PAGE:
Elastic Modulus Testing over a range of Temperatures
Average elastic moduli measured at different
test temperatures (GPa)
6061 + 23%
6061 + 41%
6061 + 65%
Test samples 1, 2, and 4-7 were not tested at elevated temperatures, but it is expected that their elastic modulus would follow a similar pattern at elevated temperatures to tested samples of similar SMA content.
From Table 2 it can be seen that room temperature testing on the different test samples shows that the elastic modulus tends to decrease with increasing SMA volume fraction. This is also illustrated graphically in
From Table 3, it can be seen by looking at the elastic modulus measurements for the comparative pure aluminium alloy sample (example 11) that up to 150° C. the elastic modulus is almost unaffected by temperature, but at 260° C. the elastic modulus is already decreased from 70 GPa to 50.6% Pa. Furthermore, at higher temperatures the modulus decreases more rapidly, reaching a minimum value of 24 GPa at 400° C. In contrast the elastic modulus of the composite samples containing volume fractions of SMA of 23%, 41% and 65% does not decrease at all at temperatures up to 260° C., nor even at temperatures up to 300° C. For example at 260° C. the aluminium alloy (example 11) exhibits a modulus of 50.6 GPa, while the composite sample containing 23 vol % SMA (example 3) exhibits a modulus of 68.2 GPa; higher modulus values being realised in the higher volume percent SMA samples (examples 8 and 9/10). Even at higher temperatures of 350° C. and 400° C., the composite samples show only a slight fall in elastic modulus value when compared to their modulus value at room temperature.
It will be seen from Table 3 that the room temperature measurements of the moduli of test sample examples 8 and 9/10 (41 and 65 vol % SMA respectively) vary between about 43 and 53 GPa, which is considerably lower than the modulus of the aluminium alloy. It is thought that these low values are anomalous. It is well known that slight changes in SMA alloy composition and processing conditions displace the transformation temperatures thereby effectively increasing or (in this case) decreasing the modulus at ambient temperature.
Regardless of the above mentioned anomaly, it is clear that using the SMA/Al-alloy composite materials, a modulus value in the range 65-76 GPa can be achieved across the temperature range 150° C.-300° C., i.e. a modulus similar to that of the aluminium alloy at room temperature (70 GPa). Also it can be seen that in this temperature range (150° C.-300° C.), and indeed over the entire temperature range 20° C.-300° C., the maximum fall in the elastic modulus of any particular example is at most 7.3 GPa (example 3), i.e. less than 10 GPa. This is to be compared to a fall in modulus of 27.8 GPa over the same temperature range for the aluminium alloy used alone (example 11). Even at higher temperatures of 350° C. and 400° C. it can be seen that the further fall in elastic modulus is only slight for the composite samples. In fact in the extended temperature range (150° C.-400° C.), and indeed over the entire temperature range 20° C.-400° C., the maximum fall in the elastic modulus of any particular example is at most 18.2 GPa (example 8), i.e. less than 20 GPa. This is to be compared to a fall in modulus of 45.4 GPa over the same temperature range for the aluminium alloy used alone (example 11). Furthermore even given the probably anomalous room temperature measurements, the variation in elastic modulus over the entire temperature range (20° C.-400° C.) is at most 21.8 GPa (example 9/10) for the composite samples, i.e. less than 25 GPa. This is to be compared to a variation in elastic modulus over the entire temperature range (20° C.-400° C.) of 46.4 GPa for the aluminium alloy used alone (example 11). From Table 3 it can also be seen-that at 400° C. the elastic modulus of each of the composite test samples is at least 50% higher, actually at least 25 GPa higher than the elastic modulus of the aluminium alloy sample (example 11).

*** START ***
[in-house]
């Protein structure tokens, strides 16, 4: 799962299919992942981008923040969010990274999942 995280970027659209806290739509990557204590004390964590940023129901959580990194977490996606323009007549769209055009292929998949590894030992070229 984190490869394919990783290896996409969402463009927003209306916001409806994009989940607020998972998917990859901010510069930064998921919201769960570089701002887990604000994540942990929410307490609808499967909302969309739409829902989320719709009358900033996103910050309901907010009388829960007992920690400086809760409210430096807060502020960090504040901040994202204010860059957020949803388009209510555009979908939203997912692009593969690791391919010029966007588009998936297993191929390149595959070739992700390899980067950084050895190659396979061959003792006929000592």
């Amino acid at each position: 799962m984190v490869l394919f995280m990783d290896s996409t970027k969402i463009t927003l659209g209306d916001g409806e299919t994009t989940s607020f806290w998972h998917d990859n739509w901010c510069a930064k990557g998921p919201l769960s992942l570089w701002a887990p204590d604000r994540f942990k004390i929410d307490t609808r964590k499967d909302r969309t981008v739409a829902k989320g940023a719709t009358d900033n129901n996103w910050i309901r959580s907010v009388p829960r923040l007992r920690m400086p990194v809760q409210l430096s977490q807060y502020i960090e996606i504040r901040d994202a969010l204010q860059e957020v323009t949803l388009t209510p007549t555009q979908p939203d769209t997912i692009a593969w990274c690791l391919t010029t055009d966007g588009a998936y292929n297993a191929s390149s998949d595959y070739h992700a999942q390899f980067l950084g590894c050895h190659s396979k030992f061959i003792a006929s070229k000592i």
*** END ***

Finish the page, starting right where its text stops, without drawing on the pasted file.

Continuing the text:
The results of Table 3 are also illustrated graphically in
From the results in Table 3, and from
The effect of temperature increase from 20° C. to 400° C. on the elastic modulus of the SMA alloy composite containing 23 volume percent SMA (example 3) was also compared against the effect of temperature increase over the same temperature range on the elastic modulus of the following comparative prior art materials:
Alloy (a) is an alloy often used for high temperature applications, and alloys (b), (c), and (d) are examples of the particulate reinforced aluminium alloy composite materials of the type described in the introduction to the present specification.
The results of the modulus testing are set out in graphical form in
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|U.S. Classification||428/614, 148/535, 75/249, 148/402, 148/563, 419/5, 428/651|
|International Classification||B22F7/00, C22C47/14, C22F1/00, B32B15/00, C22C49/14, B22F1/00, C22C49/06, C22C47/00|
|Cooperative Classification||Y10T428/12486, C22C49/14, C22C47/14, C22C49/06, Y10T428/12028, B22F1/0003, Y10T428/12743|
|European Classification||C22C47/14, C22C49/14, B22F1/00A, C22C49/06|
|Jun 7, 2004||AS||Assignment|
Owner name: QINETIQ LIMITED, UNITED KINGDOM